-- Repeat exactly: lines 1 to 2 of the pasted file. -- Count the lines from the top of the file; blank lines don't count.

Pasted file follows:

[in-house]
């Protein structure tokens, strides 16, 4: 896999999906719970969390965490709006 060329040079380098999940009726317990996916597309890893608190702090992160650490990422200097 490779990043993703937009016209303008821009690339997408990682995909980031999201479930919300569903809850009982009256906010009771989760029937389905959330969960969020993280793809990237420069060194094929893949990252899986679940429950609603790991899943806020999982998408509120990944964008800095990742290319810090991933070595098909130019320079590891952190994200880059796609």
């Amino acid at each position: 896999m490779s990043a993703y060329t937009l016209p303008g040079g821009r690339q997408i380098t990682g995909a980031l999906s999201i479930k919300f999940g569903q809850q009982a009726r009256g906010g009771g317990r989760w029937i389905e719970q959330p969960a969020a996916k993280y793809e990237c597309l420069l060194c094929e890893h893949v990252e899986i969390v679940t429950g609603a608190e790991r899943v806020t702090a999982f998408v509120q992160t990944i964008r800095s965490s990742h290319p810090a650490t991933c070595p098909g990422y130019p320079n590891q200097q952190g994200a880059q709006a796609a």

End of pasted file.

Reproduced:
[in-house]
């Protein structure tokens, strides 16, 4: 896999999906719970969390965490709006 060329040079380098999940009726317990996916597309890893608190702090992160650490990422200097 490779990043993703937009016209303008821009690339997408990682995909980031999201479930919300569903809850009982009256906010009771989760029937389905959330969960969020993280793809990237420069060194094929893949990252899986679940429950609603790991899943806020999982998408509120990944964008800095990742290319810090991933070595098909130019320079590891952190994200880059796609």